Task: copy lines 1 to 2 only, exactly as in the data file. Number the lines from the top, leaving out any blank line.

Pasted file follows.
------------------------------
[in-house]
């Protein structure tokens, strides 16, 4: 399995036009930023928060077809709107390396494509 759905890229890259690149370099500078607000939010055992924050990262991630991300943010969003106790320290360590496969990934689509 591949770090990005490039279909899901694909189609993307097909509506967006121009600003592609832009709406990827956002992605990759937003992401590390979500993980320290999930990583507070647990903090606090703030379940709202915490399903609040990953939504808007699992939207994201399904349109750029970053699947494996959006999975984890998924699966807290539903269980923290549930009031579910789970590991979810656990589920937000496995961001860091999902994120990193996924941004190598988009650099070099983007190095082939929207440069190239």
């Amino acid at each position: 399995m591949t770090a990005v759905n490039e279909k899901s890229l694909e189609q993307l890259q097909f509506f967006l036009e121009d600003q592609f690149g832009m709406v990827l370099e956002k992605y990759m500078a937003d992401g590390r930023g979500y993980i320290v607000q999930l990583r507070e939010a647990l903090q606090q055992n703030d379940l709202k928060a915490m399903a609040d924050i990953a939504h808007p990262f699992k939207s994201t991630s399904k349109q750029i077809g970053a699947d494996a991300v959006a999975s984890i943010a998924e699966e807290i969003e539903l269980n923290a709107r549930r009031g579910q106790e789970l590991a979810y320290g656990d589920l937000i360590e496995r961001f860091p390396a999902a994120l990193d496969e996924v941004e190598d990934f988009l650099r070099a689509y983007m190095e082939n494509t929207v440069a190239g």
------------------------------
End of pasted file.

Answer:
[in-house]
């Protein structure tokens, strides 16, 4: 399995036009930023928060077809709107390396494509 759905890229890259690149370099500078607000939010055992924050990262991630991300943010969003106790320290360590496969990934689509 591949770090990005490039279909899901694909189609993307097909509506967006121009600003592609832009709406990827956002992605990759937003992401590390979500993980320290999930990583507070647990903090606090703030379940709202915490399903609040990953939504808007699992939207994201399904349109750029970053699947494996959006999975984890998924699966807290539903269980923290549930009031579910789970590991979810656990589920937000496995961001860091999902994120990193996924941004190598988009650099070099983007190095082939929207440069190239």